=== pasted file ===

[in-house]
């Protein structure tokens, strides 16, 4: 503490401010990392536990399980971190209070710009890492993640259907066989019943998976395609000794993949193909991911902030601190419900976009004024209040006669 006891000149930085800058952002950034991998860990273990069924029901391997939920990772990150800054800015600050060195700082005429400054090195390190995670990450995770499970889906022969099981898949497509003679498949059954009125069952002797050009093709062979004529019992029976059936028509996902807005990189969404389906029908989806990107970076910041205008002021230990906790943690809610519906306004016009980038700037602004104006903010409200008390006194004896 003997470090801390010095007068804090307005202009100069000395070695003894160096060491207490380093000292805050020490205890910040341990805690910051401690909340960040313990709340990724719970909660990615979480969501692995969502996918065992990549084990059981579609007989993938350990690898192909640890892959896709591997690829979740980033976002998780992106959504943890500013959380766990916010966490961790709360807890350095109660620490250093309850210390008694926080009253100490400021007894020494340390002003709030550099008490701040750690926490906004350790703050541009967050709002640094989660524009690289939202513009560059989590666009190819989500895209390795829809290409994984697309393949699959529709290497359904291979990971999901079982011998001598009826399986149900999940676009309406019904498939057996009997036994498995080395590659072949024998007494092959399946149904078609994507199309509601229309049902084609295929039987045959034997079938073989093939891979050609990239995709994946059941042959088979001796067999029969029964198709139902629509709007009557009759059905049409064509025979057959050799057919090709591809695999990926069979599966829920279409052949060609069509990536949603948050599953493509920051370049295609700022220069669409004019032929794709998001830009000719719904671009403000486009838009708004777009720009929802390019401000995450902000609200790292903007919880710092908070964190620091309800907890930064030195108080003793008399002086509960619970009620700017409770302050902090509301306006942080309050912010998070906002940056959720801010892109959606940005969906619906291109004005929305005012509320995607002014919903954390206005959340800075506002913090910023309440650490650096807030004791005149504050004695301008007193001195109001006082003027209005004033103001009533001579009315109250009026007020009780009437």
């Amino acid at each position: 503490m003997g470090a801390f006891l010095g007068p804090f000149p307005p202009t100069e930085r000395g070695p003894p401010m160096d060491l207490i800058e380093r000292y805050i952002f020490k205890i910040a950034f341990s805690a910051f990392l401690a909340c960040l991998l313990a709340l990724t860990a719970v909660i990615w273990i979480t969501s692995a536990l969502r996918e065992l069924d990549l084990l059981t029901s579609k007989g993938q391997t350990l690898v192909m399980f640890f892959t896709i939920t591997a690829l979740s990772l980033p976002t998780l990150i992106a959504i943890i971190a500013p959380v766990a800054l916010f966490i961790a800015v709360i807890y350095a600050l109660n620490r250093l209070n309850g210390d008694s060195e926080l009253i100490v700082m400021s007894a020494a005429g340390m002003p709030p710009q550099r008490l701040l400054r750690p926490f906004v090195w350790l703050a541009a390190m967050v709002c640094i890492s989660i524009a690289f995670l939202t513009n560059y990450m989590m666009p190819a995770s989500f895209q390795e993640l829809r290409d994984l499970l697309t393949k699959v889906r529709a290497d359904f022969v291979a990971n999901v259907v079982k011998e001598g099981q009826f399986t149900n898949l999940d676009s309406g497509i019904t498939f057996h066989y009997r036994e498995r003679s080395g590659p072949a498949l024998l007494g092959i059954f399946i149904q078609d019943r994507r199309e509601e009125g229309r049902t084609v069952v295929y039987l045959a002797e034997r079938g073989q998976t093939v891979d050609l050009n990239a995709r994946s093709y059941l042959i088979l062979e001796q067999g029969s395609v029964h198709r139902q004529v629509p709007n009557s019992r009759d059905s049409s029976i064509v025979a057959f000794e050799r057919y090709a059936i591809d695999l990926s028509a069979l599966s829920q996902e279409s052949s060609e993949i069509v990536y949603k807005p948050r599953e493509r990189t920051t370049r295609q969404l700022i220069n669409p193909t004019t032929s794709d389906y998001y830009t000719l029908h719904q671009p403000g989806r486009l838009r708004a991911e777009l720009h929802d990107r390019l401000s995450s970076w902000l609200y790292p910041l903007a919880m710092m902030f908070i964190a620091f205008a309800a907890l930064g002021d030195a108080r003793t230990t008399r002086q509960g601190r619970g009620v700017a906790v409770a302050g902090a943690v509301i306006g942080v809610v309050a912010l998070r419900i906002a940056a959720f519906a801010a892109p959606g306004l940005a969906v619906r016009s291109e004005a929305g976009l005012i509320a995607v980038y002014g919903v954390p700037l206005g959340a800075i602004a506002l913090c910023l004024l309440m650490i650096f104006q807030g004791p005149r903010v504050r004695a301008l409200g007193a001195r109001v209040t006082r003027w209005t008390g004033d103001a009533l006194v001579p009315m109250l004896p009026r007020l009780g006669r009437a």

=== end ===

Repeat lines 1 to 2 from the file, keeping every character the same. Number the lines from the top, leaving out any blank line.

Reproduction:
[in-house]
């Protein structure tokens, strides 16, 4: 503490401010990392536990399980971190209070710009890492993640259907066989019943998976395609000794993949193909991911902030601190419900976009004024209040006669 006891000149930085800058952002950034991998860990273990069924029901391997939920990772990150800054800015600050060195700082005429400054090195390190995670990450995770499970889906022969099981898949497509003679498949059954009125069952002797050009093709062979004529019992029976059936028509996902807005990189969404389906029908989806990107970076910041205008002021230990906790943690809610519906306004016009980038700037602004104006903010409200008390006194004896 003997470090801390010095007068804090307005202009100069000395070695003894160096060491207490380093000292805050020490205890910040341990805690910051401690909340960040313990709340990724719970909660990615979480969501692995969502996918065992990549084990059981579609007989993938350990690898192909640890892959896709591997690829979740980033976002998780992106959504943890500013959380766990916010966490961790709360807890350095109660620490250093309850210390008694926080009253100490400021007894020494340390002003709030550099008490701040750690926490906004350790703050541009967050709002640094989660524009690289939202513009560059989590666009190819989500895209390795829809290409994984697309393949699959529709290497359904291979990971999901079982011998001598009826399986149900999940676009309406019904498939057996009997036994498995080395590659072949024998007494092959399946149904078609994507199309509601229309049902084609295929039987045959034997079938073989093939891979050609990239995709994946059941042959088979001796067999029969029964198709139902629509709007009557009759059905049409064509025979057959050799057919090709591809695999990926069979599966829920279409052949060609069509990536949603948050599953493509920051370049295609700022220069669409004019032929794709998001830009000719719904671009403000486009838009708004777009720009929802390019401000995450902000609200790292903007919880710092908070964190620091309800907890930064030195108080003793008399002086509960619970009620700017409770302050902090509301306006942080309050912010998070906002940056959720801010892109959606940005969906619906291109004005929305005012509320995607002014919903954390206005959340800075506002913090910023309440650490650096807030004791005149504050004695301008007193001195109001006082003027209005004033103001009533001579009315109250009026007020009780009437």